Listen up conspiracy theorists, schizophrenics, and other beloved readers: Some of you out there might have been wondering if Space Force will fight aliens.
Yet only a fool would pose such a question to senior defense officials. Thankfully, your friend and humble Pentagon correspondent is that fool.
During a roundtable on Friday, this reporter asked if Space Force is concerned about threats posed by extraterrestrial intelligence.
The official answer: No.
A December 2018 Defense Intelligence Agency report warns that, "potential adversaries are developing and proliferating a variety of weapons that could disrupt or deny civil and military space services."
But the report does not mention xenomorphs, Bugs, or Cylons. (This reporter looked.)
Now it is up to Congress to decide whether to approve standing up Space Force as the sixth military service. The last time lawmakers approved the creation of a new military branch was when the Air Force became its own service in 1947.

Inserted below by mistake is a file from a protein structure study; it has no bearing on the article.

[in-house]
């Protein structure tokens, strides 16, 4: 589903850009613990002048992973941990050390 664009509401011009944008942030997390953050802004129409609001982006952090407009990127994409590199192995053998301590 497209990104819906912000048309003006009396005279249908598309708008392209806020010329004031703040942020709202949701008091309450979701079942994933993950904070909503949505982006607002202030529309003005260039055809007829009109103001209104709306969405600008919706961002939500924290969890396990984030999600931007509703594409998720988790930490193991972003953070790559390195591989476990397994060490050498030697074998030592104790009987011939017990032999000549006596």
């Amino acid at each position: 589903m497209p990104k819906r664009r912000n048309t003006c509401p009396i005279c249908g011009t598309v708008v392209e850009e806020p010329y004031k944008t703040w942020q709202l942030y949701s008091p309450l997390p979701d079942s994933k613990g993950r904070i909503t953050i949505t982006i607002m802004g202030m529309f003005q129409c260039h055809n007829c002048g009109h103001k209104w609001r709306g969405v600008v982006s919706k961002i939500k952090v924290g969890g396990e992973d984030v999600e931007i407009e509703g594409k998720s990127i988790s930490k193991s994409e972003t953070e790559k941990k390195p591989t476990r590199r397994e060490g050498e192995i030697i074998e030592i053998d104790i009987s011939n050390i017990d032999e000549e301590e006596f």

"We want people to be recruited into the Space Force similar to the way the Marine Corps recruits Marines," one senior defense official said. "They don't recruit them into the Navy. They actually go after the specific people with a vision that is necessary to build that culture."
It has yet to be decided if Space Force will have its own boot camp, officials said. However, ideal Space Force personnel would be able to apply science, technology, engineering, and math skills to warfighting. (Apparently, in space no one eats crayons.)
As currently envisioned, Space Force would fall under the Department of the Air Force. The service would ultimately have about 15,000 service members and civilians, most of whom would likely be transferred from the other services, defense officials said on Friday. The Pentagon estimates that Space Force will cost $2 billion over five years.
"The Space Force will develop forces for: space situational awareness; satellite operations and global, integrated, command and control of military space forces; global and theater military space operations to enable joint campaigns (to include missile warning); space support to land, air, naval, and cyber forces; spacelift and space range operations; space-based nuclear detonation detection; and prompt and sustained offensive and defensive space operations to achieve space superiority," according to a strategic overview of the proposed service.
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